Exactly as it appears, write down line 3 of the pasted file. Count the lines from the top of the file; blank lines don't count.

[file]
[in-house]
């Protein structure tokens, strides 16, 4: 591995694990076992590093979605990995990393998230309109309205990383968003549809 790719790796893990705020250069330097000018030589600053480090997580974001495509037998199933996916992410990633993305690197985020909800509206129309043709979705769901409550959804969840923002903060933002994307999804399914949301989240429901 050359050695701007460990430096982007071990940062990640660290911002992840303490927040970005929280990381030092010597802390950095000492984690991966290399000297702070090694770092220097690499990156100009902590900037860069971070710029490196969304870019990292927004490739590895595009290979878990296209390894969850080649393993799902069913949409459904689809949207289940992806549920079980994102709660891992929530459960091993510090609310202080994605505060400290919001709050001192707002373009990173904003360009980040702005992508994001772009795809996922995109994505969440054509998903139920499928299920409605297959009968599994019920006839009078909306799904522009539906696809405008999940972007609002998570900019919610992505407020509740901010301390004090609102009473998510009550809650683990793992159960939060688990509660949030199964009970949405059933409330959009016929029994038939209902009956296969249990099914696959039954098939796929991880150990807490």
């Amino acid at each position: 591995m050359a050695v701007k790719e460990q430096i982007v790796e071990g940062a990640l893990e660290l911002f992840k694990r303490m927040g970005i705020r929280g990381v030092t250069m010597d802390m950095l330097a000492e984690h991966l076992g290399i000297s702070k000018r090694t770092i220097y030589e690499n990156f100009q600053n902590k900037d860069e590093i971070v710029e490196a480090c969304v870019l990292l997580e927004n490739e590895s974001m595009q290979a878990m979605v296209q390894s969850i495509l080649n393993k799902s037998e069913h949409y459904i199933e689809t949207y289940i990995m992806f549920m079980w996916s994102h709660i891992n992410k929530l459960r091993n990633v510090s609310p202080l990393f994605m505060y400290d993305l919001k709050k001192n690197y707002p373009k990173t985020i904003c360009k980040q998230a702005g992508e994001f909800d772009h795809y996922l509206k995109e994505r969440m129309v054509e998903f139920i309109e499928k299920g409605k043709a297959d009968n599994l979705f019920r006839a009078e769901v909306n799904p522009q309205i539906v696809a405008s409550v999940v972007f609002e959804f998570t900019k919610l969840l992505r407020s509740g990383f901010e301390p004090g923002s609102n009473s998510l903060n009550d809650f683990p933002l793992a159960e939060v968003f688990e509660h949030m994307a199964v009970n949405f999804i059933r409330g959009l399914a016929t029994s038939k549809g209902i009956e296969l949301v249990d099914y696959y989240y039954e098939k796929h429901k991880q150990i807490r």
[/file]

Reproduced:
């Amino acid at each position: 591995m050359a050695v701007k790719e460990q430096i982007v790796e071990g940062a990640l893990e660290l911002f992840k694990r303490m927040g970005i705020r929280g990381v030092t250069m010597d802390m950095l330097a000492e984690h991966l076992g290399i000297s702070k000018r090694t770092i220097y030589e690499n990156f100009q600053n902590k900037d860069e590093i971070v710029e490196a480090c969304v870019l990292l997580e927004n490739e590895s974001m595009q290979a878990m979605v296209q390894s969850i495509l080649n393993k799902s037998e069913h949409y459904i199933e689809t949207y289940i990995m992806f549920m079980w996916s994102h709660i891992n992410k929530l459960r091993n990633v510090s609310p202080l990393f994605m505060y400290d993305l919001k709050k001192n690197y707002p373009k990173t985020i904003c360009k980040q998230a702005g992508e994001f909800d772009h795809y996922l509206k995109e994505r969440m129309v054509e998903f139920i309109e499928k299920g409605k043709a297959d009968n599994l979705f019920r006839a009078e769901v909306n799904p522009q309205i539906v696809a405008s409550v999940v972007f609002e959804f998570t900019k919610l969840l992505r407020s509740g990383f901010e301390p004090g923002s609102n009473s998510l903060n009550d809650f683990p933002l793992a159960e939060v968003f688990e509660h949030m994307a199964v009970n949405f999804i059933r409330g959009l399914a016929t029994s038939k549809g209902i009956e296969l949301v249990d099914y696959y989240y039954e098939k796929h429901k991880q150990i807490r």